Why Backing Single-Payer from the Start Would Have Helped, Still Could

Here’s a blog from Digby acknowledging the reduction of the public option from where it started to next-to-nothing. It’s not clear whether Digby thinks it would have been smarter to start with single-payer, in order to end up with a better compromise than what you get by initially proposing the weakest plan you’ll settle for. But Digby argues that proposing single-payer from the start would not have given single-payer itself any chance of succeeding, and this is proven — Digby says — from the fact that the public option is having such a hard time succeeding. I can’t prove this is wrong. Everything Digby writes is smart and to the point. But this does omit an important factor or two. Namely: single-payer turns an obscure wonkish policy mush into a clear and comprehensible civil rights issue. Even with it blacked out and shunned by the White House and astroturfing activist groups, single-payer still has people sacrificing and going to jail for it. Nobody goes to jail for a public option. Nobody even knows what it is. Making healthcare a right rather than a legislative policy energizes people, and that potential has hardly been tapped and should not be written out of consideration.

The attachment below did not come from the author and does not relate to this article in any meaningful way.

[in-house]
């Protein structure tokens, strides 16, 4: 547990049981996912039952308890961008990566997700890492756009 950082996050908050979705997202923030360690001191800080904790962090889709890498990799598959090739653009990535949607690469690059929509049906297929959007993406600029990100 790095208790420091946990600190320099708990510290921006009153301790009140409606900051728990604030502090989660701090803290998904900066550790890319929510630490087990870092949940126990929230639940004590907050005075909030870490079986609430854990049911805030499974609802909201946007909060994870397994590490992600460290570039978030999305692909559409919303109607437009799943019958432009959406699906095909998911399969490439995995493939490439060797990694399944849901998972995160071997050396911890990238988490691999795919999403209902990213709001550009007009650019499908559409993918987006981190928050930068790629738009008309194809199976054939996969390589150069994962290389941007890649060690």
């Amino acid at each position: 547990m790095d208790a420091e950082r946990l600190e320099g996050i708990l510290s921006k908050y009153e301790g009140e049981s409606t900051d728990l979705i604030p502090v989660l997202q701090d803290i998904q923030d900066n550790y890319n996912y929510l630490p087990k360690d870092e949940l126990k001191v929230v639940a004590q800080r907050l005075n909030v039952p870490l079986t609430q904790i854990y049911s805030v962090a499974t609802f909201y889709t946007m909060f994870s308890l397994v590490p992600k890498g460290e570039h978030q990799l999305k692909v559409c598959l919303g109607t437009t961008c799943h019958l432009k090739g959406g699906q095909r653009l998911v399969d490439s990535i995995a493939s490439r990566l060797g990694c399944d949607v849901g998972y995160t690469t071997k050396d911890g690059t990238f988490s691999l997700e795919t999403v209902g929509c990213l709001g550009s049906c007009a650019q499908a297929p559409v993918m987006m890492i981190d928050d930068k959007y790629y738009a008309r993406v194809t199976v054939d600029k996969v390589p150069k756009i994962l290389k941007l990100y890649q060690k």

Update: John Nichols gets it.

Update: Video: Glen Ford from Black Agenda Report gets it.

Update: Joe Szakos of Virginia Organizing Project went to jail this week for a public option, but nobody he’d organized went with him.

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